• The recent accident in Rae Bareli in which a rape survivor’s two aunts died, and which left her and her lawyer in a critical condition has drawn back the issue of witness protection again into attention.
  • In 2017, in the AsaramBapu case concerning the rape of some women devotees, three witnesses were killed and as many as 10 attacked in an attempt to weaken the case.
  • It was the killing of the three, followed by a Public Interest Litigation, which prompted the apex court to issue directions to the Centre and the States to frame laws for protection of witnesses.
  • Following this, Maharashtra came out with the Maharashtra Witness and Protection and Security Act 2017, which was notified in January 2018. However, the Centre, and most other States, are yet to act on the directive.
  • Meanwhile, the apex court gave its assent last year to the Witness Protection Scheme, which was drafted by the Centre in consultation with the Bureau of Police Research and Development (BPRD) and the National Legal Services Authority (NALSA).
  • The Centre was to implement the scheme after circulating it among all States and Union Territories and obtaining their comments. However, the scheme was meant to be a measure in force only till the government brought out its own law on the issue.
  • Though the Centre is scheduled to bring an Act on the subject by the end of this year, it has not made much progress.
Need of Witness protection Scheme :
  • To protect witnesses:
    • Victims and witnesses of serious crimes are particularly at risk when the perpetrator is powerful, influential, or rich and the victims or witnesses belong to a socially or economically marginalised community.
    • Girls and women who report sexual violence are often even more vulnerable and face extreme pressure or direct threats from the accused, as Human Rights Watch found in its report “Everyone Blames Me”.
  • To ensure rule of law: It is a rule of law that no rights of the witness should be prejudiced by way of threats, intimidation or corruption therefore, to allow him to testify for or against the case which he had been a witness to with full liberty.
  • Rights of the witnesses: It is the responsibility of the State to impart adequate protection to the witness. This would encourage more witness to come forward
 Recommendations Favouring Bill:
  • First reference to Witness Protection in India came in 14th Law Commission Report in 1958. After that 178th and 198th Law Commission Report also recommended putting in place a witness protection scheme.
  • The 198th report of Law Commission various aspects such as Witness Identity Protection, Rights of accused and based on this Witness protection bill, 2015 was introduced.
  • In 2003, Justice V Malimath Committee on criminal justice system had recommended enacting a separate witness protection law and in 2006, the Law Commission of India, in its 198th report, provided for a draft witness protection law.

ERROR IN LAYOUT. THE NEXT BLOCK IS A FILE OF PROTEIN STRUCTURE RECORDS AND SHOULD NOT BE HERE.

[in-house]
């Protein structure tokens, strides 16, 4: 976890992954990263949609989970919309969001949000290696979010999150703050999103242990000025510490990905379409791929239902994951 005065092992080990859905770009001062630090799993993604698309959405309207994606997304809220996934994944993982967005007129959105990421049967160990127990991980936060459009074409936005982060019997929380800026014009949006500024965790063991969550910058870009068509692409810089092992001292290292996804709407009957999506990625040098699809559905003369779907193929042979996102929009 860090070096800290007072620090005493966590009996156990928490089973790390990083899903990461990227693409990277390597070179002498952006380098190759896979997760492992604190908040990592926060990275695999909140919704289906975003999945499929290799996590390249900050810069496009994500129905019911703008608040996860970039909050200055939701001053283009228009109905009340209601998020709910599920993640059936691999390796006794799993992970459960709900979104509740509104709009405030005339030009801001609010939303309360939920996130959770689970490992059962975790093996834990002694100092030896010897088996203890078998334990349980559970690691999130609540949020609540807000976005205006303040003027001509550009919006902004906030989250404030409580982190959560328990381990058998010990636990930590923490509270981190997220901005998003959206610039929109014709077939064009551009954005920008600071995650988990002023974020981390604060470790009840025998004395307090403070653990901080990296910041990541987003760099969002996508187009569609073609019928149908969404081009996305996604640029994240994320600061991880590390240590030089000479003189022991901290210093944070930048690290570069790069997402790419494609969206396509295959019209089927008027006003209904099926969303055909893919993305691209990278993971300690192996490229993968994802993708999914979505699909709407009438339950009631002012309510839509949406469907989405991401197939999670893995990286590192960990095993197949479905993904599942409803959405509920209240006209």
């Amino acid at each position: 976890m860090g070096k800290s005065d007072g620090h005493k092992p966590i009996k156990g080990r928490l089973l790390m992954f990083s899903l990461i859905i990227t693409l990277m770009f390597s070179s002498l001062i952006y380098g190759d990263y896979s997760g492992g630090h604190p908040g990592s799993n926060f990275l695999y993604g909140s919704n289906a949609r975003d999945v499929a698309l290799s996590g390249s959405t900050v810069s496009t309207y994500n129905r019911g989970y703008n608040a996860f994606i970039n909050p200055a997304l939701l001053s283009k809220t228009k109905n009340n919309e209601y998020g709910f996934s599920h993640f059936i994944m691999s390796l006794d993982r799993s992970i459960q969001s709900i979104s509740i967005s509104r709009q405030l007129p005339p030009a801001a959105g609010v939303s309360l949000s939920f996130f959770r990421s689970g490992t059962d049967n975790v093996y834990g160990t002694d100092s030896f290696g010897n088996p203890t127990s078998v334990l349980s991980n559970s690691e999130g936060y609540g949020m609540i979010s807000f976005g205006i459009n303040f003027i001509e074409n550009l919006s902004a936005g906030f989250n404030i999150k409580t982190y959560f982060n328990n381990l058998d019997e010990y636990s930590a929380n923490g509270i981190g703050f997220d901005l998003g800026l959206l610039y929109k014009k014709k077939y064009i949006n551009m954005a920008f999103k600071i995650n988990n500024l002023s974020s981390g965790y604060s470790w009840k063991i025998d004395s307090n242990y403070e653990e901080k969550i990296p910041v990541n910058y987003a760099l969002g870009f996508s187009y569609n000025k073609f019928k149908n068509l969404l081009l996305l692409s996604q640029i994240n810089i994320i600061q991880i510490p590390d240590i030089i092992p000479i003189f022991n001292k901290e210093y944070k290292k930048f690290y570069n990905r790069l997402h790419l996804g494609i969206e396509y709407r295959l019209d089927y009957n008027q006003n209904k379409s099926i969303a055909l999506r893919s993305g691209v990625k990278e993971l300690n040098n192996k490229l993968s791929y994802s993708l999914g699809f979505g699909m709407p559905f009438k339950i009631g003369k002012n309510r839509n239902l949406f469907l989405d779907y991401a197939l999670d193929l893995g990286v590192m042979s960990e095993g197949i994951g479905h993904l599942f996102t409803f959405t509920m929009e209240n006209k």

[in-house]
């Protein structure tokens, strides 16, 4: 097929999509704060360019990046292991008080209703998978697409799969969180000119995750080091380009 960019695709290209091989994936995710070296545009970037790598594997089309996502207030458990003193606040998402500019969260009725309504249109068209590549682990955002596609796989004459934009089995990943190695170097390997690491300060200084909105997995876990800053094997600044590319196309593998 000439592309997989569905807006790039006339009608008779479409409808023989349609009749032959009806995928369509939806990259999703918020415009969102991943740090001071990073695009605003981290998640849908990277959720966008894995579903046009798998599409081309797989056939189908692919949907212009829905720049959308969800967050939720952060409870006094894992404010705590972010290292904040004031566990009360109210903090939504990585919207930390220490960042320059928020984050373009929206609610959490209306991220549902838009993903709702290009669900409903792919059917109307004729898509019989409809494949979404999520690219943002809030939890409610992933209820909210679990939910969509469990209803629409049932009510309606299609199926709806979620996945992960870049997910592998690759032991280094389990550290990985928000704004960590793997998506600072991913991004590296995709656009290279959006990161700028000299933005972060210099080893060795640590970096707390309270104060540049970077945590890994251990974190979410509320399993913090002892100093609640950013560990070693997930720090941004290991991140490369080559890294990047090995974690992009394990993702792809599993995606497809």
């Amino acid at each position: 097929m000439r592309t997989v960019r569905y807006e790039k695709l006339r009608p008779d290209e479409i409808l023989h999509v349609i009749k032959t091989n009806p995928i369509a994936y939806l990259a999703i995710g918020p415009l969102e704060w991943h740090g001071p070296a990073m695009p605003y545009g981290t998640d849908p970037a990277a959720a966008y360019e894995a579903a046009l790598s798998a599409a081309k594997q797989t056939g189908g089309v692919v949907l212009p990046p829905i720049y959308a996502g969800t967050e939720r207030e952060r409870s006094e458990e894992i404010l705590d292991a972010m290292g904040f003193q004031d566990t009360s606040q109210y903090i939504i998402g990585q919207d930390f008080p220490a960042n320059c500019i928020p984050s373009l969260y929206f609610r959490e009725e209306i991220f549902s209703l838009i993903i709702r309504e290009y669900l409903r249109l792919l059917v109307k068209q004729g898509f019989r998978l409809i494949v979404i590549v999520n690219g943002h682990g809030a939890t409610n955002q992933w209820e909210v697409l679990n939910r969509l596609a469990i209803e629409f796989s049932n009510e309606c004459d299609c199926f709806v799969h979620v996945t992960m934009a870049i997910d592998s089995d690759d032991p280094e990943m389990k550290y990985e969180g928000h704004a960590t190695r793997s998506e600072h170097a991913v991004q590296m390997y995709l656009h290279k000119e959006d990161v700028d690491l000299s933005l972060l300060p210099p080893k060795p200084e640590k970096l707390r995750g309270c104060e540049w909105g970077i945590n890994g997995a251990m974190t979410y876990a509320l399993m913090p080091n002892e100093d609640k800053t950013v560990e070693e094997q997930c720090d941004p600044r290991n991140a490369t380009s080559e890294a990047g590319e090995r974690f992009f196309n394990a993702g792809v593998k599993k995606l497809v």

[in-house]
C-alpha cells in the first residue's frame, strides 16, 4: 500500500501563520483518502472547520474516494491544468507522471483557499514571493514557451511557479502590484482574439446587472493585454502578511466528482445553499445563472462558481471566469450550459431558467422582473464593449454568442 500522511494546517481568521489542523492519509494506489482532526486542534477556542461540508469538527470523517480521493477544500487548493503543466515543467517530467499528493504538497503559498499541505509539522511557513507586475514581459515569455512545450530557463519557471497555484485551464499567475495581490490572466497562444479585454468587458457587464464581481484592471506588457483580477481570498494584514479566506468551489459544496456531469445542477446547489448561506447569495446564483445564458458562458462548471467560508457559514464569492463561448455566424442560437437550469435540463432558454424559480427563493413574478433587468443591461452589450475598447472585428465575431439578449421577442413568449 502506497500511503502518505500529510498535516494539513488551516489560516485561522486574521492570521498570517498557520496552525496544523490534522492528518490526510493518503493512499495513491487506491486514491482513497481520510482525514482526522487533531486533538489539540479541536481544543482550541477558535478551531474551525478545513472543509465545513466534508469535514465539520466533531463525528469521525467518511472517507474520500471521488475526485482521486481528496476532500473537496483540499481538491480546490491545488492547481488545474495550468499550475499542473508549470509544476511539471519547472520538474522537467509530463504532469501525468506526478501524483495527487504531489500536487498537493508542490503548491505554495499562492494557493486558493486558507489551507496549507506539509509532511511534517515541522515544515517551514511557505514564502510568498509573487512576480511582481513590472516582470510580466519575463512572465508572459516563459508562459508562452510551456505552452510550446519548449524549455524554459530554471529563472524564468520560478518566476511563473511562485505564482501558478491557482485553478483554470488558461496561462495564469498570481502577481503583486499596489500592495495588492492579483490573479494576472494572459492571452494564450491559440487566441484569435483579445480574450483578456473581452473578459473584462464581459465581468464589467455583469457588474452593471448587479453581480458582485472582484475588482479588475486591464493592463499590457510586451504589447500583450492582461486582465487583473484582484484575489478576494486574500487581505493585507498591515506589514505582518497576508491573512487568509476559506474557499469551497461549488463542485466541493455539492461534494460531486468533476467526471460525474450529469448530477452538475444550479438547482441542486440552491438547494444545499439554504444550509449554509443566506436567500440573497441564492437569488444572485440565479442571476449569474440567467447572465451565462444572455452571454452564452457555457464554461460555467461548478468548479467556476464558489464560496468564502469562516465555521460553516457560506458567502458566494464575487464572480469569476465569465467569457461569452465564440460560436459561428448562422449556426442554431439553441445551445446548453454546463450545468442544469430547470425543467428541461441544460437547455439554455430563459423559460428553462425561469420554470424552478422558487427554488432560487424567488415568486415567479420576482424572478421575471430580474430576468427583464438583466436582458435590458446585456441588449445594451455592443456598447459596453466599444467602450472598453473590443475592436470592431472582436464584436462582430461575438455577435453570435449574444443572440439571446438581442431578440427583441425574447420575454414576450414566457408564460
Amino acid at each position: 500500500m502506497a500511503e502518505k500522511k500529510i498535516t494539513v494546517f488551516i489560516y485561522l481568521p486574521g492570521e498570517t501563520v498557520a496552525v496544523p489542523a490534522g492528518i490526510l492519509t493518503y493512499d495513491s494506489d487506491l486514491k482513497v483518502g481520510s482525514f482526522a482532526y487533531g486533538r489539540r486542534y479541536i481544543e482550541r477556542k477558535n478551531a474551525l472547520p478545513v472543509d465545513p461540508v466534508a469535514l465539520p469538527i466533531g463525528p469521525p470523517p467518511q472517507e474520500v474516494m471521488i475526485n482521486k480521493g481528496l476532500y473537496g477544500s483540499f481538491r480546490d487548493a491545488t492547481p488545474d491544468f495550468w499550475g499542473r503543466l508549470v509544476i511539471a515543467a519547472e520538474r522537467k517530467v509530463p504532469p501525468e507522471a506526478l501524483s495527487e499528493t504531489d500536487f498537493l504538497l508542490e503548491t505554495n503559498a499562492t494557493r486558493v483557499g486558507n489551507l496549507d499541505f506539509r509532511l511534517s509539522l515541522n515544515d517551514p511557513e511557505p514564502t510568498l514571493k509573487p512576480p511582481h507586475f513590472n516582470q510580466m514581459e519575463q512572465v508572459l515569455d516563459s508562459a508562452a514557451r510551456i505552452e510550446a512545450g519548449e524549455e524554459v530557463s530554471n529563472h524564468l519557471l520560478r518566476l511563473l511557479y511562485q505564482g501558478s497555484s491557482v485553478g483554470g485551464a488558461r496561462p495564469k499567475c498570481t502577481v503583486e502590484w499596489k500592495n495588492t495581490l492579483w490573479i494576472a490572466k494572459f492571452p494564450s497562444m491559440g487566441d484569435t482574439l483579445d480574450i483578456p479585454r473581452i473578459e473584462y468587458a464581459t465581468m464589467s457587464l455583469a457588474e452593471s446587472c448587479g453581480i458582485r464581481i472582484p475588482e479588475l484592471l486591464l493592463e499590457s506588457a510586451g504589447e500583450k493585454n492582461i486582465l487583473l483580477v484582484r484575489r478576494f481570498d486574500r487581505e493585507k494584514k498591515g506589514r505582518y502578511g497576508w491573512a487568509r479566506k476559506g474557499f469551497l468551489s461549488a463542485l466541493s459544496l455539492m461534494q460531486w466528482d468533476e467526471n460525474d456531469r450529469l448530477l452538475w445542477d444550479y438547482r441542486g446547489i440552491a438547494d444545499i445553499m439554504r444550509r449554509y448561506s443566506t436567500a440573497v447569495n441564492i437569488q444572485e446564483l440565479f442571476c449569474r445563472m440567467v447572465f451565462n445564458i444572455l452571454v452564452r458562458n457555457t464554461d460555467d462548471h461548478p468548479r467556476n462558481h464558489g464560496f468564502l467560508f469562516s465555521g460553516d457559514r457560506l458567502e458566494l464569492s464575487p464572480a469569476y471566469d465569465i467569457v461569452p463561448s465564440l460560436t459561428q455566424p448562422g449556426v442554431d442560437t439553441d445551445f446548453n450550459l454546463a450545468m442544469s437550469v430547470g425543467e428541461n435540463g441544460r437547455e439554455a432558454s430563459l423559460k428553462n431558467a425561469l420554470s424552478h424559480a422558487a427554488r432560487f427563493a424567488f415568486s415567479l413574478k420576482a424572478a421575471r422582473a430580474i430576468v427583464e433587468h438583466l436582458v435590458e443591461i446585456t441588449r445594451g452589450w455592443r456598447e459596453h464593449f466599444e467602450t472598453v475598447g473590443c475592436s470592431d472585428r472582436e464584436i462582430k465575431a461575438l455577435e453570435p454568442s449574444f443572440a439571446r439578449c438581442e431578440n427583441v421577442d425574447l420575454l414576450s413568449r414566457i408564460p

• In 2003, best bakery case, the Supreme court directed the government to report the steps taken for witness protection.
  • In 2018, Mahendrachawla vs Union of IIndiacase , Supreme court directed the state to implement Witness protection scheme 2018 till the parliament brings law in this regards.
Witness Protection Scheme, 2018
Definition of Witness
  • The Witness Protection Scheme, 2018 defines ‘witness’ as: ‘Witness’ means any person, who possesses information or document about any crime regarded by the competent authority as being material to any Criminal proceedings and who has made a statement, or who has given or agreed or is required to give evidence in relation to such proceedings.’
Highlights of the draft scheme:
  • It has three categories of witnesses based on the threat perception:
    • Category ‘A’: Where the threat extends to life of witness or his family members and their normal way of living is affected for a substantial period, during investigation/trial or even thereafter.
    • Category ‘B’: Where the threat extends to safety, reputation or property of the witness or his family members, only during the investigation process or trial.
    • Category ‘C’: Where the threat is moderate and extends to harassment or intimidation of the witness or his family member’s, reputation or property, during the investigation process.
  • The draft witness protection scheme has been finalised in consultation with the National Legal Services Authority (NALSA) and Bureau of Police Research and Development (BPRD).
  • The types of protection measures envisaged under the scheme are to be applied in proportion to the threat and they are not expected to go on for infinite time.